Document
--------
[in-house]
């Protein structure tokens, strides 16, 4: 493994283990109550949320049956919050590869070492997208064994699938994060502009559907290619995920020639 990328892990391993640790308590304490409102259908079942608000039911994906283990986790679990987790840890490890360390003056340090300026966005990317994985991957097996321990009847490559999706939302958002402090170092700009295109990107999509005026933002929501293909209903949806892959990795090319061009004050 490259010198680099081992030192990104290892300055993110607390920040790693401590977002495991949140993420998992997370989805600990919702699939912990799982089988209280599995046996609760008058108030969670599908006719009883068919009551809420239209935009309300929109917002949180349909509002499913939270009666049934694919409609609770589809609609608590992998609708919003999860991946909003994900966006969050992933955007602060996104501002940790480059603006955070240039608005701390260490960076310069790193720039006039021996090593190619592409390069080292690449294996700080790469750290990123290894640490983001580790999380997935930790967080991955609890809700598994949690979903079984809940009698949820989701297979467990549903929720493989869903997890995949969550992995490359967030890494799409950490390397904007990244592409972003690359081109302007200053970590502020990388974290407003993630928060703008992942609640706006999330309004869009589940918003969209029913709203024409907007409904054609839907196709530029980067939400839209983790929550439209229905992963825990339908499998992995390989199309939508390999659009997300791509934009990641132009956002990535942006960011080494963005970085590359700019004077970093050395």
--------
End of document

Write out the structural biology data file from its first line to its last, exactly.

[in-house]
């Protein structure tokens, strides 16, 4: 493994283990109550949320049956919050590869070492997208064994699938994060502009559907290619995920020639 990328892990391993640790308590304490409102259908079942608000039911994906283990986790679990987790840890490890360390003056340090300026966005990317994985991957097996321990009847490559999706939302958002402090170092700009295109990107999509005026933002929501293909209903949806892959990795090319061009004050 490259010198680099081992030192990104290892300055993110607390920040790693401590977002495991949140993420998992997370989805600990919702699939912990799982089988209280599995046996609760008058108030969670599908006719009883068919009551809420239209935009309300929109917002949180349909509002499913939270009666049934694919409609609770589809609609608590992998609708919003999860991946909003994900966006969050992933955007602060996104501002940790480059603006955070240039608005701390260490960076310069790193720039006039021996090593190619592409390069080292690449294996700080790469750290990123290894640490983001580790999380997935930790967080991955609890809700598994949690979903079984809940009698949820989701297979467990549903929720493989869903997890995949969550992995490359967030890494799409950490390397904007990244592409972003690359081109302007200053970590502020990388974290407003993630928060703008992942609640706006999330309004869009589940918003969209029913709203024409907007409904054609839907196709530029980067939400839209983790929550439209229905992963825990339908499998992995390989199309939508390999659009997300791509934009990641132009956002990535942006960011080494963005970085590359700019004077970093050395």